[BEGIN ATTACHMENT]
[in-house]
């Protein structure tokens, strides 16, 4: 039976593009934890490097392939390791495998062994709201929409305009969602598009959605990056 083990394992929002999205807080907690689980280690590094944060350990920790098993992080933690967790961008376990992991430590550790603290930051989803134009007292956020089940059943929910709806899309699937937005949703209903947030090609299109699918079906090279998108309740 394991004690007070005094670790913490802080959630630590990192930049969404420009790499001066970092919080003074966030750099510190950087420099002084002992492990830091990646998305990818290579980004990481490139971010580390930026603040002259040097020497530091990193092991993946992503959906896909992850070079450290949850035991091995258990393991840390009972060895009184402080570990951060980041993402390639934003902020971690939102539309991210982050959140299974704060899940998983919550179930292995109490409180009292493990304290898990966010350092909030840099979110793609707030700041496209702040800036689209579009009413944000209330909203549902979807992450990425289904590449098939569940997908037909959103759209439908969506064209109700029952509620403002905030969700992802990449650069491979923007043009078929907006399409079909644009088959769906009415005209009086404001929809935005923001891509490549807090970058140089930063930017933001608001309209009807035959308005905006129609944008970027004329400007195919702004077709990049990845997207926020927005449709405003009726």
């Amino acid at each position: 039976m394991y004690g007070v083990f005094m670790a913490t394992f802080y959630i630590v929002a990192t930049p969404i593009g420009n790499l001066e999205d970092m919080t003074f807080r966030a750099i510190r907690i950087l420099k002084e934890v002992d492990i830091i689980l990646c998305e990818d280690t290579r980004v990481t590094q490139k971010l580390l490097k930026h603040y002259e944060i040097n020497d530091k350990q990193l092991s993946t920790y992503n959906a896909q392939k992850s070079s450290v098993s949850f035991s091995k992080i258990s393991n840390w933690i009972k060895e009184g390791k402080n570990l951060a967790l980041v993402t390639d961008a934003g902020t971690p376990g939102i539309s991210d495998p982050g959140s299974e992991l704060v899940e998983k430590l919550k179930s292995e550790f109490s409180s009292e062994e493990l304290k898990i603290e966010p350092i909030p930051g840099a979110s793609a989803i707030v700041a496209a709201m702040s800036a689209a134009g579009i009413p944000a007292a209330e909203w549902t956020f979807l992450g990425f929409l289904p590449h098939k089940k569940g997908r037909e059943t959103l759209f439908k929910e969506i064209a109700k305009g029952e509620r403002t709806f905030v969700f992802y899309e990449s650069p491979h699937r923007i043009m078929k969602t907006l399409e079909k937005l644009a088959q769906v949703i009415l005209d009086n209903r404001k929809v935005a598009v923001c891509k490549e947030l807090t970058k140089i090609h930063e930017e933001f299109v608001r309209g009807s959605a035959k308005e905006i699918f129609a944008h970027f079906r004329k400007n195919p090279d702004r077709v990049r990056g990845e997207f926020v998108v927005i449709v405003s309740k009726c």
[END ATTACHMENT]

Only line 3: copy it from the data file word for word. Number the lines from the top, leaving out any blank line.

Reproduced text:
């Amino acid at each position: 039976m394991y004690g007070v083990f005094m670790a913490t394992f802080y959630i630590v929002a990192t930049p969404i593009g420009n790499l001066e999205d970092m919080t003074f807080r966030a750099i510190r907690i950087l420099k002084e934890v002992d492990i830091i689980l990646c998305e990818d280690t290579r980004v990481t590094q490139k971010l580390l490097k930026h603040y002259e944060i040097n020497d530091k350990q990193l092991s993946t920790y992503n959906a896909q392939k992850s070079s450290v098993s949850f035991s091995k992080i258990s393991n840390w933690i009972k060895e009184g390791k402080n570990l951060a967790l980041v993402t390639d961008a934003g902020t971690p376990g939102i539309s991210d495998p982050g959140s299974e992991l704060v899940e998983k430590l919550k179930s292995e550790f109490s409180s009292e062994e493990l304290k898990i603290e966010p350092i909030p930051g840099a979110s793609a989803i707030v700041a496209a709201m702040s800036a689209a134009g579009i009413p944000a007292a209330e909203w549902t956020f979807l992450g990425f929409l289904p590449h098939k089940k569940g997908r037909e059943t959103l759209f439908k929910e969506i064209a109700k305009g029952e509620r403002t709806f905030v969700f992802y899309e990449s650069p491979h699937r923007i043009m078929k969602t907006l399409e079909k937005l644009a088959q769906v949703i009415l005209d009086n209903r404001k929809v935005a598009v923001c891509k490549e947030l807090t970058k140089i090609h930063e930017e933001f299109v608001r309209g009807s959605a035959k308005e905006i699918f129609a944008h970027f079906r004329k400007n195919p090279d702004r077709v990049r990056g990845e997207f926020v998108v927005i449709v405003s309740k009726c």